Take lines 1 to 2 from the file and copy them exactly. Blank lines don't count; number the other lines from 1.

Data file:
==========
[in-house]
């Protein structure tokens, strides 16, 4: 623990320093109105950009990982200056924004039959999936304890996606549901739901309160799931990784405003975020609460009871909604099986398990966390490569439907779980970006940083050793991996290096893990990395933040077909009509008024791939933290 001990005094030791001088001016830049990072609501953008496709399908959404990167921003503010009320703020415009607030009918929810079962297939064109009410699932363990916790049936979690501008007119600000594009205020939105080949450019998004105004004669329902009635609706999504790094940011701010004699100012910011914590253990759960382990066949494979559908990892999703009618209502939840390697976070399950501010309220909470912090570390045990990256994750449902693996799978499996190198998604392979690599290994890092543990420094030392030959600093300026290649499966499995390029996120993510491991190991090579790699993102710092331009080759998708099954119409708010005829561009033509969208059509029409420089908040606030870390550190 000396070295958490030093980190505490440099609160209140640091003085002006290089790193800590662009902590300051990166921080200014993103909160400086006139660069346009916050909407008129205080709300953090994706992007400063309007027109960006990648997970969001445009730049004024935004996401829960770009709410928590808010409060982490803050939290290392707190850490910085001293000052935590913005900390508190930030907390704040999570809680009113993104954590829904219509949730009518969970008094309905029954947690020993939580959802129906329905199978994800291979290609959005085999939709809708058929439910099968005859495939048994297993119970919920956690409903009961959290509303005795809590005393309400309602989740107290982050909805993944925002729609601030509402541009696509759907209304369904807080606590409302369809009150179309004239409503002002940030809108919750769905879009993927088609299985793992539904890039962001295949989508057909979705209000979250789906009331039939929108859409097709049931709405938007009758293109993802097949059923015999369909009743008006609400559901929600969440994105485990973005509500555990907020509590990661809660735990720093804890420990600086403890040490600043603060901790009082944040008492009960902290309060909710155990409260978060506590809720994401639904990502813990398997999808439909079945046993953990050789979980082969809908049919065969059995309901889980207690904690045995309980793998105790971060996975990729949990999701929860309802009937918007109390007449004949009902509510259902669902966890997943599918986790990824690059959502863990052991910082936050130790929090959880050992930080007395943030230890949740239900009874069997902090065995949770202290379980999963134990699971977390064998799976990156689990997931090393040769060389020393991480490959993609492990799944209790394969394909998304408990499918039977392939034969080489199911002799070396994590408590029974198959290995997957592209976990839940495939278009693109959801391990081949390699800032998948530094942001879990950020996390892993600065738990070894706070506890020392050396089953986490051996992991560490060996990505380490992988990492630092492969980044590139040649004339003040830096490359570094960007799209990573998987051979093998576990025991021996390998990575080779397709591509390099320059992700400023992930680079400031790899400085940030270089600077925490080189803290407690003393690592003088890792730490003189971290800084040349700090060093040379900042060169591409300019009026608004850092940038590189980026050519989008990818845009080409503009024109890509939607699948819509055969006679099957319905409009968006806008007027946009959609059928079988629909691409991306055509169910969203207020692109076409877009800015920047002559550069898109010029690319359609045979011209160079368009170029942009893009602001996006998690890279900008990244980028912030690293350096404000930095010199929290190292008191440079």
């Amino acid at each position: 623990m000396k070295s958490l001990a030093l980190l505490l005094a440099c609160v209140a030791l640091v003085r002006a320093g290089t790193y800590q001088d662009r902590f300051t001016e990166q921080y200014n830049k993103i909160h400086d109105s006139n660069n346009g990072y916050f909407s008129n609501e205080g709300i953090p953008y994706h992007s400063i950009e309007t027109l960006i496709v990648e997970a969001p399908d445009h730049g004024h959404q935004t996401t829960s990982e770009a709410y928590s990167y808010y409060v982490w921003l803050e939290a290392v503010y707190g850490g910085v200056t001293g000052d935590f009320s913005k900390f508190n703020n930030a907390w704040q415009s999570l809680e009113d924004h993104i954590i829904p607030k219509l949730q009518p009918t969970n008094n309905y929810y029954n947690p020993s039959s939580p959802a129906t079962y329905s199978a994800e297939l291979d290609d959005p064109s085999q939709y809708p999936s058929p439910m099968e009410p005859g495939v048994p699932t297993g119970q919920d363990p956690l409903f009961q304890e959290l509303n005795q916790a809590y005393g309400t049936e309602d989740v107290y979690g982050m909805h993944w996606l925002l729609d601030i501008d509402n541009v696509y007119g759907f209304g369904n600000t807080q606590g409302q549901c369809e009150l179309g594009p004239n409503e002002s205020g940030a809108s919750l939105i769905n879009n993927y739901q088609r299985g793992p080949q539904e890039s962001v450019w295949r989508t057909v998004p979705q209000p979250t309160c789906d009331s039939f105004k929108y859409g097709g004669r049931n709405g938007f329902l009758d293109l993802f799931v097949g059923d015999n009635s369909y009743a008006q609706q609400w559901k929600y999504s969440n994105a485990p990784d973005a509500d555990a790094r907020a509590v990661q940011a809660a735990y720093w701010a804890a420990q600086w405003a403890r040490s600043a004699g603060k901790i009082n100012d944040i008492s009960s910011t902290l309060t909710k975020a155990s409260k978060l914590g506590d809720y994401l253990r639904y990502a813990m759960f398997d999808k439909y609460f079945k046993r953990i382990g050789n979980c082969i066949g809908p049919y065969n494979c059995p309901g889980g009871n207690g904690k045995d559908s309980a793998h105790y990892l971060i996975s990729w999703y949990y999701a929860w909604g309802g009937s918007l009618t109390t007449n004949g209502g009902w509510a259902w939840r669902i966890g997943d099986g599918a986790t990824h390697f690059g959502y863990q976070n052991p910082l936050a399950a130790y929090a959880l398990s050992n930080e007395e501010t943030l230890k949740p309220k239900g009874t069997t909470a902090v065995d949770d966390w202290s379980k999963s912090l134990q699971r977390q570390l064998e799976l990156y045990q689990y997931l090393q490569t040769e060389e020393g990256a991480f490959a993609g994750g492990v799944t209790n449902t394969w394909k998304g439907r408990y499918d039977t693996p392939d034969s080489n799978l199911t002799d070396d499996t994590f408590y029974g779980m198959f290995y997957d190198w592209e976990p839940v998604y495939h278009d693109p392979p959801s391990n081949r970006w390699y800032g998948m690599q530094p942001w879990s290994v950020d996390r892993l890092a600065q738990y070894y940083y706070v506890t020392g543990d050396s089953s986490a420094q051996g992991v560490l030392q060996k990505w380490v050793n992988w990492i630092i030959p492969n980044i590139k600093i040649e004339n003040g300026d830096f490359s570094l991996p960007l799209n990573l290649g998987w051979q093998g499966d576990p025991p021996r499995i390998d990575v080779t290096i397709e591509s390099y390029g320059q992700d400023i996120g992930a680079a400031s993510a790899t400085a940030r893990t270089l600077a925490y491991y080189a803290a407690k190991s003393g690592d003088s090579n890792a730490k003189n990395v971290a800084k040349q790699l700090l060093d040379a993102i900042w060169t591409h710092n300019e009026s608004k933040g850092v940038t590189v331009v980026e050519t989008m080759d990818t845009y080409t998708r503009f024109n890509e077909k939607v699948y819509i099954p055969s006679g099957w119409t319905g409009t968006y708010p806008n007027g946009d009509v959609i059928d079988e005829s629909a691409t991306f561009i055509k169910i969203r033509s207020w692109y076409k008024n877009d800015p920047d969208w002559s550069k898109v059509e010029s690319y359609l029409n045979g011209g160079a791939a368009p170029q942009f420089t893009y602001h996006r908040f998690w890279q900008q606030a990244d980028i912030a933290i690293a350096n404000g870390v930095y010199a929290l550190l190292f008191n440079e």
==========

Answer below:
[in-house]
């Protein structure tokens, strides 16, 4: 623990320093109105950009990982200056924004039959999936304890996606549901739901309160799931990784405003975020609460009871909604099986398990966390490569439907779980970006940083050793991996290096893990990395933040077909009509008024791939933290 001990005094030791001088001016830049990072609501953008496709399908959404990167921003503010009320703020415009607030009918929810079962297939064109009410699932363990916790049936979690501008007119600000594009205020939105080949450019998004105004004669329902009635609706999504790094940011701010004699100012910011914590253990759960382990066949494979559908990892999703009618209502939840390697976070399950501010309220909470912090570390045990990256994750449902693996799978499996190198998604392979690599290994890092543990420094030392030959600093300026290649499966499995390029996120993510491991190991090579790699993102710092331009080759998708099954119409708010005829561009033509969208059509029409420089908040606030870390550190 000396070295958490030093980190505490440099609160209140640091003085002006290089790193800590662009902590300051990166921080200014993103909160400086006139660069346009916050909407008129205080709300953090994706992007400063309007027109960006990648997970969001445009730049004024935004996401829960770009709410928590808010409060982490803050939290290392707190850490910085001293000052935590913005900390508190930030907390704040999570809680009113993104954590829904219509949730009518969970008094309905029954947690020993939580959802129906329905199978994800291979290609959005085999939709809708058929439910099968005859495939048994297993119970919920956690409903009961959290509303005795809590005393309400309602989740107290982050909805993944925002729609601030509402541009696509759907209304369904807080606590409302369809009150179309004239409503002002940030809108919750769905879009993927088609299985793992539904890039962001295949989508057909979705209000979250789906009331039939929108859409097709049931709405938007009758293109993802097949059923015999369909009743008006609400559901929600969440994105485990973005509500555990907020509590990661809660735990720093804890420990600086403890040490600043603060901790009082944040008492009960902290309060909710155990409260978060506590809720994401639904990502813990398997999808439909079945046993953990050789979980082969809908049919065969059995309901889980207690904690045995309980793998105790971060996975990729949990999701929860309802009937918007109390007449004949009902509510259902669902966890997943599918986790990824690059959502863990052991910082936050130790929090959880050992930080007395943030230890949740239900009874069997902090065995949770202290379980999963134990699971977390064998799976990156689990997931090393040769060389020393991480490959993609492990799944209790394969394909998304408990499918039977392939034969080489199911002799070396994590408590029974198959290995997957592209976990839940495939278009693109959801391990081949390699800032998948530094942001879990950020996390892993600065738990070894706070506890020392050396089953986490051996992991560490060996990505380490992988990492630092492969980044590139040649004339003040830096490359570094960007799209990573998987051979093998576990025991021996390998990575080779397709591509390099320059992700400023992930680079400031790899400085940030270089600077925490080189803290407690003393690592003088890792730490003189971290800084040349700090060093040379900042060169591409300019009026608004850092940038590189980026050519989008990818845009080409503009024109890509939607699948819509055969006679099957319905409009968006806008007027946009959609059928079988629909691409991306055509169910969203207020692109076409877009800015920047002559550069898109010029690319359609045979011209160079368009170029942009893009602001996006998690890279900008990244980028912030690293350096404000930095010199929290190292008191440079």